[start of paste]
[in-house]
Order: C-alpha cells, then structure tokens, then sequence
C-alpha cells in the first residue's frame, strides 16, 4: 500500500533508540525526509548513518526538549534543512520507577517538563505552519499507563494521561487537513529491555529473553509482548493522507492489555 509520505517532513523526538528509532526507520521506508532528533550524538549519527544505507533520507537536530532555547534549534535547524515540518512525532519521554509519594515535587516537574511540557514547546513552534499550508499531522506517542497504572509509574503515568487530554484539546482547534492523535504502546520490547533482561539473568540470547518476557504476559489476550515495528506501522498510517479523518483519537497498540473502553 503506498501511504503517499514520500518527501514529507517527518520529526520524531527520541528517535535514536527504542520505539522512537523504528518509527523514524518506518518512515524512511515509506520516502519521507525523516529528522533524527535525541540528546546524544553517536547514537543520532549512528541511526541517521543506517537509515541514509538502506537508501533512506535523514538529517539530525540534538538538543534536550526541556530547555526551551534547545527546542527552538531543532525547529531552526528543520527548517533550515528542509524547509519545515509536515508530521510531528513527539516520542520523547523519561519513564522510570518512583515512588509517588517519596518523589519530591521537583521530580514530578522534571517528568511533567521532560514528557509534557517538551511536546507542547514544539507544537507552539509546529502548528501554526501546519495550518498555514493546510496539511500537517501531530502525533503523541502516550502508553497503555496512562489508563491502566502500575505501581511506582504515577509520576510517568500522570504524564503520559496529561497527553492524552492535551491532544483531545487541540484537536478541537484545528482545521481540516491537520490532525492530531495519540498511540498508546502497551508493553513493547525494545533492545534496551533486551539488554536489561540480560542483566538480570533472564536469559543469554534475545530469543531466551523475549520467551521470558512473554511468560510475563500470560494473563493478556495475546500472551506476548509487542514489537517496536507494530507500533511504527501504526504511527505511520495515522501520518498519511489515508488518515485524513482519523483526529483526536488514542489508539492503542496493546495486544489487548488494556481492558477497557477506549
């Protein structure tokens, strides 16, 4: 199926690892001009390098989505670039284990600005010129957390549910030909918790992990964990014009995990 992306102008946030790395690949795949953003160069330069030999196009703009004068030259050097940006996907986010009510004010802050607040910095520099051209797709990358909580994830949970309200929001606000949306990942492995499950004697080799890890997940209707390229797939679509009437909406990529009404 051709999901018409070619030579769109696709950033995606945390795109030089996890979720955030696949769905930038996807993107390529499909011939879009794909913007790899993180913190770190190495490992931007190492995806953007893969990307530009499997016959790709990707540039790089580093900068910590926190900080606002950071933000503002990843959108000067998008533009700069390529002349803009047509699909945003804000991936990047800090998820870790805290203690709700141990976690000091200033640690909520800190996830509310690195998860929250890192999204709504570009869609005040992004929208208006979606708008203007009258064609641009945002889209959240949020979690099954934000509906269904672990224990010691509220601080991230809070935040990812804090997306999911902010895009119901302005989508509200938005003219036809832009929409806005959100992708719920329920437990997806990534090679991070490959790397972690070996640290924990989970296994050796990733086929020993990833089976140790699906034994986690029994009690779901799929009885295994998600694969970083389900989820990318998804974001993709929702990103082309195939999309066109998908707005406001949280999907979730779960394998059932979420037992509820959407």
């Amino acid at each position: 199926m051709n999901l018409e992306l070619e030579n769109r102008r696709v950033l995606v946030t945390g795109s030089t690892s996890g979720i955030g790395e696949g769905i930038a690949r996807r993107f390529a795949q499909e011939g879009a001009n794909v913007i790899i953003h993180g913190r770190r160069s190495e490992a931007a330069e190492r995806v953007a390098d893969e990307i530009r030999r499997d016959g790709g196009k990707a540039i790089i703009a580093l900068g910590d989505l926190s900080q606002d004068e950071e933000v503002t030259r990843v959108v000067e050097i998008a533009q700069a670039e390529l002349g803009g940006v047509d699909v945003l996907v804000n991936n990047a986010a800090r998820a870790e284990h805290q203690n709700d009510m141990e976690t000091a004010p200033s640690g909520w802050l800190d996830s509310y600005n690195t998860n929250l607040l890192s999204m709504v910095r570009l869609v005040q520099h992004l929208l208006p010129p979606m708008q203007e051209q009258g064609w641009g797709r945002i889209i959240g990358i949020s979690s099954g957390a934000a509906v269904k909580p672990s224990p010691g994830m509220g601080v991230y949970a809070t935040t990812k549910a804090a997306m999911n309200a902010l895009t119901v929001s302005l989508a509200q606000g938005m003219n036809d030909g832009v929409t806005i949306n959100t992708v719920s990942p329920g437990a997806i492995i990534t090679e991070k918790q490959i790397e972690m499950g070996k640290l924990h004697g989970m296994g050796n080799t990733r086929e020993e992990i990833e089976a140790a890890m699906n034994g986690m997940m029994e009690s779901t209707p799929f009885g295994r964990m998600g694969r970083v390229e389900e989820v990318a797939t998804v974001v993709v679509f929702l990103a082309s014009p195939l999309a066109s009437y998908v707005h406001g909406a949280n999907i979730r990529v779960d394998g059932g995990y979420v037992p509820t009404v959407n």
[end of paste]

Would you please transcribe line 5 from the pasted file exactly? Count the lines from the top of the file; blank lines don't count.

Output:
């Amino acid at each position: 199926m051709n999901l018409e992306l070619e030579n769109r102008r696709v950033l995606v946030t945390g795109s030089t690892s996890g979720i955030g790395e696949g769905i930038a690949r996807r993107f390529a795949q499909e011939g879009a001009n794909v913007i790899i953003h993180g913190r770190r160069s190495e490992a931007a330069e190492r995806v953007a390098d893969e990307i530009r030999r499997d016959g790709g196009k990707a540039i790089i703009a580093l900068g910590d989505l926190s900080q606002d004068e950071e933000v503002t030259r990843v959108v000067e050097i998008a533009q700069a670039e390529l002349g803009g940006v047509d699909v945003l996907v804000n991936n990047a986010a800090r998820a870790e284990h805290q203690n709700d009510m141990e976690t000091a004010p200033s640690g909520w802050l800190d996830s509310y600005n690195t998860n929250l607040l890192s999204m709504v910095r570009l869609v005040q520099h992004l929208l208006p010129p979606m708008q203007e051209q009258g064609w641009g797709r945002i889209i959240g990358i949020s979690s099954g957390a934000a509906v269904k909580p672990s224990p010691g994830m509220g601080v991230y949970a809070t935040t990812k549910a804090a997306m999911n309200a902010l895009t119901v929001s302005l989508a509200q606000g938005m003219n036809d030909g832009v929409t806005i949306n959100t992708v719920s990942p329920g437990a997806i492995i990534t090679e991070k918790q490959i790397e972690m499950g070996k640290l924990h004697g989970m296994g050796n080799t990733r086929e020993e992990i990833e089976a140790a890890m699906n034994g986690m997940m029994e009690s779901t209707p799929f009885g295994r964990m998600g694969r970083v390229e389900e989820v990318a797939t998804v974001v993709v679509f929702l990103a082309s014009p195939l999309a066109s009437y998908v707005h406001g909406a949280n999907i979730r990529v779960d394998g059932g995990y979420v037992p509820t009404v959407n």